MINIMUM WAGE HIKE FROM $13.50 TO $14.25 PER HOUR EFFECTIVE JANUARY 1

By Bob Katzen

Effective January 1, the state’s minimum wage rose from $13.50 per hour to $14.25 per hour. This hike is the fourth of five annual increases mandated by a law passed in 2018 that will eventually bring the minimum wage to $15 per hour in 2023.

In addition, the minimum wage for tipped workers increased from $5.55 per hour to $6.15 per hour—provided that their tips bring them up to at least $14.25 per hour. If the total hourly rate for the employee including tips does not equal $14.25 at the end of a shift, the employer is required to make up the difference.

“Boosting our wage floor in a steady and predictable way lifts all workers and especially lower-wage workers who are most impacted by rising inflation and cost of living,” said Rep. Josh Cutler (D-Duxbury), House chair of the Committee on Labor and Workforce Development. “A fair day’s work deserves a fair day’s pay and this increase takes us one step closer to that goal.”

“Consumers are dealing with the worst inflation spike in 40 years,” said Paul Craney, spokesman for the Massachusetts Fiscal Alliance. “Nearly every product is more expensive and Massachusetts is going to exacerbate the rise in costs by mandating that our state pay the highest price for minimum wage labor in New England. This increase will be passed down to the consumers and ultimately it will serve as another economic blow to the poor and middle class.”

“Inflation cannot be cured by increasing the price of labor and economic growth cannot be accelerated by mandates that add costs to struggling businesses,” continued Craney. “Very few Statehouse lawmakers started their own business, so these economic lessons are completely foreign to them. Speaker Ron Mariano and the Senate President Karen Spilka are so out of touch, they are even proposing a gimmicky ballot question next year that would allow lawmakers to increase the income tax by 80 percent on some taxpayers and pass-through businesses,”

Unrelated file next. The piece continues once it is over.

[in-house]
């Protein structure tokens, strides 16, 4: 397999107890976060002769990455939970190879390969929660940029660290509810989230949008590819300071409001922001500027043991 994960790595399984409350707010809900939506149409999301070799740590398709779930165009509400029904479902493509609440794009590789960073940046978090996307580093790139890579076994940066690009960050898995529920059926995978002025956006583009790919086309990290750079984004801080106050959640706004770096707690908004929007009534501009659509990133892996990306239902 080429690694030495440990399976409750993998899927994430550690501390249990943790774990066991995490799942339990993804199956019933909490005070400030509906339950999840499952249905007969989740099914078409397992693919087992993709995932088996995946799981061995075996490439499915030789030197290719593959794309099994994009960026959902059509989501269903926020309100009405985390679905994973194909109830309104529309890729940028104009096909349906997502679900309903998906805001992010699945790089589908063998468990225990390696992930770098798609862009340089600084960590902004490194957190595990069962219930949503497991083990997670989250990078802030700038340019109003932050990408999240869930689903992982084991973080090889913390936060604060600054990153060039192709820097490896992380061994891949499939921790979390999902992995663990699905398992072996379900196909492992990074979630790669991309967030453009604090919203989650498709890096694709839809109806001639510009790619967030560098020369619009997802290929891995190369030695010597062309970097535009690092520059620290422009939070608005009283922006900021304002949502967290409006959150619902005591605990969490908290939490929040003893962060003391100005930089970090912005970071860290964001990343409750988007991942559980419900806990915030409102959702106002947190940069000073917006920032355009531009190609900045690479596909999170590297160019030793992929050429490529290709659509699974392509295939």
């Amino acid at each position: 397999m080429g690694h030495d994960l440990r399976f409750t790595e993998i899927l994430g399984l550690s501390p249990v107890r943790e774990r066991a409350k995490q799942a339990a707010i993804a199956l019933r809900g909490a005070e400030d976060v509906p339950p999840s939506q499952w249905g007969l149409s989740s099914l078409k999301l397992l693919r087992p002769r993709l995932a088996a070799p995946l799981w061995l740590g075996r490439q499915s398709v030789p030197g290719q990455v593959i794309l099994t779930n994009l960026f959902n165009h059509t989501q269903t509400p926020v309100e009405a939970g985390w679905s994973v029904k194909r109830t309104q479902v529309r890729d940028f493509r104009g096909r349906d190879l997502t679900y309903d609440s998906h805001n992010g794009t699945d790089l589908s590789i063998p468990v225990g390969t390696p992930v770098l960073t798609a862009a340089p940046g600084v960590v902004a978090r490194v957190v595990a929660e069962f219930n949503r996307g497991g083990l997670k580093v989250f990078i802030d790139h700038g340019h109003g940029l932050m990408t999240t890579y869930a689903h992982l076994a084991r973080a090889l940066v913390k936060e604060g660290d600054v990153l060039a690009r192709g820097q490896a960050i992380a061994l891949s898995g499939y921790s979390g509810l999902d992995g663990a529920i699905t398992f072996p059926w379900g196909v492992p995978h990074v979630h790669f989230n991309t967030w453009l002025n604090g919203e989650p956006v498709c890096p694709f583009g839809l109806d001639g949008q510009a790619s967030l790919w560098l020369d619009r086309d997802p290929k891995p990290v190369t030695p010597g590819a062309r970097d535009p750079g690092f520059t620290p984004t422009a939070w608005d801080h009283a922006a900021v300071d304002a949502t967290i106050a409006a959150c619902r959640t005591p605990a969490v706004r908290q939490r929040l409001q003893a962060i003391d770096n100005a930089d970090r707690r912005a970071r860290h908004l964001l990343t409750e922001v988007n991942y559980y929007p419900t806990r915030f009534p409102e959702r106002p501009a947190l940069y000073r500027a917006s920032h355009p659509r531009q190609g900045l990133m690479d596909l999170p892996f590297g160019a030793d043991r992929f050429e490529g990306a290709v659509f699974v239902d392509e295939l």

“In the 1960s you could purchase a home on the minimum wage,” said Steve Tolman, president of the Massachusetts AFL-CIO. “The Massachusetts AFL-CIO will continue to work with community, faith and labor organizations in effort to stem the tide of income inequality.”

“The scheduled increase in the state minimum on January 1 will not be as noticed by employers small and large given the current labor shortage and inflationary pressures on those employers,” said Jon Hurst, president of the Retailers Association of Massachusetts. “Wages grew dramatically in 2021 throughout the economy as so many workers retired early and changed carriers due to the reactions to the COVID crisis. Therefore the costs of the increase have already been factored in for months due to marketplace pressures.”

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